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It’s early fall and Guy Kroll of the Lands at Hillside Farms in Kingston Township, Pa., is waiting to welcome 50 members of Misericordia University’s freshman class for a morning of service work at the historic nonprofit educational dairy farm nestled among the mountains and streams of the Back Mountain.
With roosters crowing and goats grazing in the background, Kroll explains how he coordinates efforts to restore the sustainable living farm to its former glory in the 19th century. On this day, he plans for Misericordia students to remove old soil and plants from the greenhouses and resoil them in preparation for the next growing season and the planting of lettuce. Members of the football team are busy splitting and stacking wood, while other students clean the community house and the museum.
“The Lands at Hillside Farms wouldn’t exist (without community volunteers),” Kroll says, explaining how important Misericordia’s efforts are to the community asset. “This runs on volunteers. We have an excellent core of established volunteers. They fill in the blanks wherever we need it.”
More than 600 students, faculty and staff participated in Misericordia University’s second annual Orientation Day of Service in which transfer students and members of the freshman transfer class provide their time and talent for the betterment of the greater community. Misericordia volunteers worked at Camp Orchard Hill, Mercy Center, the Back Mountain Trail, Meadows Nursing Center, Frances Slocum State Park, Blue Chip Farms, Commission on Economic Opportunity, Adventures in Learning, Back Mountain Recreation Center, Luzerne County Fairgrounds and the Lands at Hillside Farms.
The Orientation Day of Service introduces incoming students to the communities surrounding campus, and gives them the opportunity to give back to the community as well. “I think it’s good for everyone because it will teach us something new, and all these places are by the University so we will get to know the surroundings better,” says Kinnelon, N.J.-native, Cara Marzullo, shortly after she pushed a wheelbarrow full of debris to a compost pile at the Lands at Hillside Farms.
“It helps us feel more a part of the community since we are not home with our families,’’ adds Nicole Noss of Millville, Pa., a medical imaging major. “It helps us have a better sense of what we’re coming into.’’
A few hundred yards away, members of the Misericordia University football team are selecting and carrying stumps to be split and stacked in a shed for storage. Teammates form a line, so they can easily hand the split wood off to each other until it reaches the shed, while other players take turns splitting wood in the unseasonably humid weather.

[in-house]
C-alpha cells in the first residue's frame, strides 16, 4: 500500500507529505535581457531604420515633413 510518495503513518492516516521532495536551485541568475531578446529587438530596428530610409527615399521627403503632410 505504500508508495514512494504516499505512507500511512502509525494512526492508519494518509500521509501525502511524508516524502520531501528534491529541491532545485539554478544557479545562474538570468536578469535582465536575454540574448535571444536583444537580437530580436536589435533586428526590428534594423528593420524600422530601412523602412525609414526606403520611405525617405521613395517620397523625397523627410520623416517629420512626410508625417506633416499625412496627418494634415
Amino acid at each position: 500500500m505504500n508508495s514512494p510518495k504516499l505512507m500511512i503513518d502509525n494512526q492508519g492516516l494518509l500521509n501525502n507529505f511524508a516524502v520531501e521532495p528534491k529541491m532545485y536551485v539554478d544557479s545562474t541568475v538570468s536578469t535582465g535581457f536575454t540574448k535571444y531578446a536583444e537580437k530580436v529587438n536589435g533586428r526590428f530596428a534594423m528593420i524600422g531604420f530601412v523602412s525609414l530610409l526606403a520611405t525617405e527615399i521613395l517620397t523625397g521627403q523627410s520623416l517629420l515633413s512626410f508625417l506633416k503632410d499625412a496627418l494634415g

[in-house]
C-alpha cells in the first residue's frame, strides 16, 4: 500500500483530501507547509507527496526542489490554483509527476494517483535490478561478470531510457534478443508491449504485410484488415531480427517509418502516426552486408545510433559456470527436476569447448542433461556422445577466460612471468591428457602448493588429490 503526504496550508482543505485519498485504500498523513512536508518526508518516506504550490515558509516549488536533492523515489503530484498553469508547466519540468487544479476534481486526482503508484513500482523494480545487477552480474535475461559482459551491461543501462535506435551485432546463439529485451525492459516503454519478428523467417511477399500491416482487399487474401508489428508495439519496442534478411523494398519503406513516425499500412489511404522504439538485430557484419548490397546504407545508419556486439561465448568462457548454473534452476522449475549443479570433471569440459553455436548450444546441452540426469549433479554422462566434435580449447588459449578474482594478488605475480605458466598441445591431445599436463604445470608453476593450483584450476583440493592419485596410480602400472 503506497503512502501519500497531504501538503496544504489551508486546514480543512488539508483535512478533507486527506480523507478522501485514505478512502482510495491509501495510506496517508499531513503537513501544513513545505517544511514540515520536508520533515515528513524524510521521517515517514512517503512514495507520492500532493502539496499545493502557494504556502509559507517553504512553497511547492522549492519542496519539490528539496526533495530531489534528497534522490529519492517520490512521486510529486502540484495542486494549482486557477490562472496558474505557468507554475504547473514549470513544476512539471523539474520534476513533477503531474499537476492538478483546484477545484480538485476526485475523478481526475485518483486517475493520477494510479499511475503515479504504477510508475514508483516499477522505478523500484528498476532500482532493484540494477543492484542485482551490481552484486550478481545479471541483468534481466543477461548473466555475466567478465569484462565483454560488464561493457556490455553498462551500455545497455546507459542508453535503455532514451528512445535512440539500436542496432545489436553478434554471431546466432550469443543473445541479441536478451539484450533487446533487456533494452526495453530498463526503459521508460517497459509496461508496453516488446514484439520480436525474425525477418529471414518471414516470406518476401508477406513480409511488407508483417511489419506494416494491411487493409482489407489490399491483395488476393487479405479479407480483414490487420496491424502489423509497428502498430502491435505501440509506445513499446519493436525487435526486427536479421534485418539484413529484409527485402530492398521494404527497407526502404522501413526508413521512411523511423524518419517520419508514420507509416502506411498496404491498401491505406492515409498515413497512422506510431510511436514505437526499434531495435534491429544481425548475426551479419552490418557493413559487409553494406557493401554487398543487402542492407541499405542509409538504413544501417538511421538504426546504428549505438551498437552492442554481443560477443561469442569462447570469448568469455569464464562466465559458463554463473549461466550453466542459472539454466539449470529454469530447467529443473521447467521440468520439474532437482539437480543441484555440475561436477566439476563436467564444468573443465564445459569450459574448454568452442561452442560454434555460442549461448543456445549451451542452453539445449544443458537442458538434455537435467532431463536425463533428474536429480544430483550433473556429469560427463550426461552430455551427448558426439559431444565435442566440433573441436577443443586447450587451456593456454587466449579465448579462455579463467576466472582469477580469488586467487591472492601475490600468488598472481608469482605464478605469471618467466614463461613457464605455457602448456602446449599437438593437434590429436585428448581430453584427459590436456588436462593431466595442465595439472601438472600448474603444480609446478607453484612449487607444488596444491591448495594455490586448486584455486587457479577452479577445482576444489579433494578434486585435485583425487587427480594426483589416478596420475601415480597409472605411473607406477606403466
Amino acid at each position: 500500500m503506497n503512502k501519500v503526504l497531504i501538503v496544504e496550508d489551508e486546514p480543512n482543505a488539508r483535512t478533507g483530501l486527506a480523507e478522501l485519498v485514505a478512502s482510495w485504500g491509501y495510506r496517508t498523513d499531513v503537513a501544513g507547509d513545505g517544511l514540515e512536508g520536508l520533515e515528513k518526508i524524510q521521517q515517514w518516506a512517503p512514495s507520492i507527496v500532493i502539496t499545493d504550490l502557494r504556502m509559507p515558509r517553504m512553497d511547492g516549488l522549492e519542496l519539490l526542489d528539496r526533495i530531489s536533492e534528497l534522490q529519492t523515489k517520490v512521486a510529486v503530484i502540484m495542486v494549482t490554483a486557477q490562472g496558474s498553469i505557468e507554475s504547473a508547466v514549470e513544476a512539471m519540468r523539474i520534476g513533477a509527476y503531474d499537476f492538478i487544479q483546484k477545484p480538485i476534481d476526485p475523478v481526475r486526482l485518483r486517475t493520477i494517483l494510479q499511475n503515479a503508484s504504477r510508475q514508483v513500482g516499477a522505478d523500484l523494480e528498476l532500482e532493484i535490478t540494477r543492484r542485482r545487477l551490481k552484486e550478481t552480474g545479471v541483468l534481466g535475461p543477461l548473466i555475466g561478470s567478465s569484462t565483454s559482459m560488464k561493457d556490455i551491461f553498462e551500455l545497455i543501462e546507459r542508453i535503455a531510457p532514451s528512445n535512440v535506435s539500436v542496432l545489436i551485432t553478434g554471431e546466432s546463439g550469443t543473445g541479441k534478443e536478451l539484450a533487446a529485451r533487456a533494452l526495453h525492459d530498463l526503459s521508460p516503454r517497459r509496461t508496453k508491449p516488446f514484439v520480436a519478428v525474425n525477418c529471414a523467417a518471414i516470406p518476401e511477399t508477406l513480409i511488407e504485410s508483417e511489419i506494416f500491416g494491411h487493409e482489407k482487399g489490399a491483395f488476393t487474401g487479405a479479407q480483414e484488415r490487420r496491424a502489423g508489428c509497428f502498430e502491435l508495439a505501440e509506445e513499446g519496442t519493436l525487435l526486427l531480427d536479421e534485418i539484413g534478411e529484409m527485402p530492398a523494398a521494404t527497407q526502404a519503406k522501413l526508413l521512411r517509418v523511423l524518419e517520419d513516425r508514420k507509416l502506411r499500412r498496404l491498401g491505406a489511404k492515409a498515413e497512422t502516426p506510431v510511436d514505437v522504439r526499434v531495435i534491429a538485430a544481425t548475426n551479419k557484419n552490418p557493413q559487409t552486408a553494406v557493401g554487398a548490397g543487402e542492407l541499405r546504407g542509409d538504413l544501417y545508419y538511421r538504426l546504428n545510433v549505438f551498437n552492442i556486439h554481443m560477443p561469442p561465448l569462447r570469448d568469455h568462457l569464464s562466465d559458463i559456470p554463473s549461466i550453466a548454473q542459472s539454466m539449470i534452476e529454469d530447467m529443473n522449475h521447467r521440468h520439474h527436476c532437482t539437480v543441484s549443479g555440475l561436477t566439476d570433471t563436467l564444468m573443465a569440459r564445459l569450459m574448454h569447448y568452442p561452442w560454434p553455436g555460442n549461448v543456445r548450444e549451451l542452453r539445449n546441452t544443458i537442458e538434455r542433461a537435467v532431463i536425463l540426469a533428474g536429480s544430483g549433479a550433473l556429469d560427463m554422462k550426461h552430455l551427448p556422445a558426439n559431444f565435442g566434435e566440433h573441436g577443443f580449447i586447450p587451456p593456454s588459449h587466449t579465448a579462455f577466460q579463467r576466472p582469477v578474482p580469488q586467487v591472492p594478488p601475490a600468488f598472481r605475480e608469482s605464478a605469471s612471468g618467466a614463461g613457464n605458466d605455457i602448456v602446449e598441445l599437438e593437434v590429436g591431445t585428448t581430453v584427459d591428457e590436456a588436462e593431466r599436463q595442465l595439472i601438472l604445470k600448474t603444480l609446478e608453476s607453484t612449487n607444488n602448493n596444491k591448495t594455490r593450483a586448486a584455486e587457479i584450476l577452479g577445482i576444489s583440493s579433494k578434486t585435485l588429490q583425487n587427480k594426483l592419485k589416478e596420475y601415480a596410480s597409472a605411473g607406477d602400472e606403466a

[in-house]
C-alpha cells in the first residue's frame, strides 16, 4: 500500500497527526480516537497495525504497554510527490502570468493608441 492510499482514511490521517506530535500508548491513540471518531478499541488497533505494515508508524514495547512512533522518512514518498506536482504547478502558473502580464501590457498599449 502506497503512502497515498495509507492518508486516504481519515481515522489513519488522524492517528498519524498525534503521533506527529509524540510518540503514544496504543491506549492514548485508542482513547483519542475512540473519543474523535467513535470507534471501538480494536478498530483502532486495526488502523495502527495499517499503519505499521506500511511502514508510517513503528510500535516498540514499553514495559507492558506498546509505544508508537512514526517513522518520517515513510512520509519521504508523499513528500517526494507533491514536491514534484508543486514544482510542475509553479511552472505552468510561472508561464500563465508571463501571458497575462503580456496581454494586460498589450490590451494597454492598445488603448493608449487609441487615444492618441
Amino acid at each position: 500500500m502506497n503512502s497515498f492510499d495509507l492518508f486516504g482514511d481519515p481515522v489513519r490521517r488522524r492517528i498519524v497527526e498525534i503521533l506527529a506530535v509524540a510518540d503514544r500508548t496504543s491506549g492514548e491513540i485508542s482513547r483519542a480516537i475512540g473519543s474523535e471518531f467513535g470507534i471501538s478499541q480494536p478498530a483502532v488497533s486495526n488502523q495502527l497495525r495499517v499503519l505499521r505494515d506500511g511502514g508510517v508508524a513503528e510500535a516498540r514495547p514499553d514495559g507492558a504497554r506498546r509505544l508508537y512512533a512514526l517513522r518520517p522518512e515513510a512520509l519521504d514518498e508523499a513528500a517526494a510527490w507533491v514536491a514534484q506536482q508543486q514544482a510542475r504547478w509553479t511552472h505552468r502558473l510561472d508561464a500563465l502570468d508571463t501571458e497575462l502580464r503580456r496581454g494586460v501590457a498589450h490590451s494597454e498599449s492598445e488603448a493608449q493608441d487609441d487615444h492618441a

“We’re helping out the community,’’ says Dean Lucchesi, a tight end football recruit from Hamilton, N.J. who pauses to take a break from splitting wood. “It’s pretty fun. You’ve got to get involved. It’s interesting to learn new things about the farm. We’re all having fun making the world a better place.’’
Jesse Baker, II, a football recruit from Allenwood, Pa., is part of the supply chain that hands the split wood off to another teammate. “It’s really fun,” says the biology major. “I’m glad I’m able to help out, not only with the team, but with my class. It’s great we’re able to help and we will help out where we can.”
A few miles away, Misericordia students are helping to prepare for the annual Luzerne County Fair in the fall. Teams of students are cleaning the main section of the grounds, while others are setting fence posts around the perimeter of the grounds. “It’s nice to be out here helping,’’ says Kurt Gildea of Ottsville, Pa., a pre-med major. “My parents raised me that way. We’ve always been giving back to the community. We help them and they help us.’’
“It actually makes me feel real good,’’ adds Sean Weg of Parsippany, N.J., a Government, Law & National Security major. “The community does a lot for the school. It’s a good thing to give back to the community. It’s important to keep things equal – just one big happy family.’’
Freshman Sarah Boehnlein of Lewisburg, Pa., says she understands Misericordia’s service-oriented mission and the need to help others. Boehnlein says she was glad for the opportunity to give her time to her new community. The nursing major was one of 80 students who dug ditches, installed a memorial bench, and painted weather coating on new wooden stairs and railings along the Back Mountain Trail, a seven-mile rails-to-trails project near campus. They completed projects organizers say would have taken months to finish without the students’ help.
Freshman Ross Baver of Bernville, Pa., says one of reasons he chose Misericordia was for the community atmosphere he found there and he was happy to take part in the Orientation Day of Service. Looking ahead to a career where he will help others, Baver plans to earn his undergraduate degree in psychology and his graduate degree in Misericordia’s Doctor of Physical Therapy Program. Painting alongside Adam Candelori of Clarks Summit, Pa., at the Back Mountain Trail, the two agreed that it was important and rewarding to help the community. “I think it is great that we get out here to do this before we get too involved in our classes, sports and other activities,” Candelori says.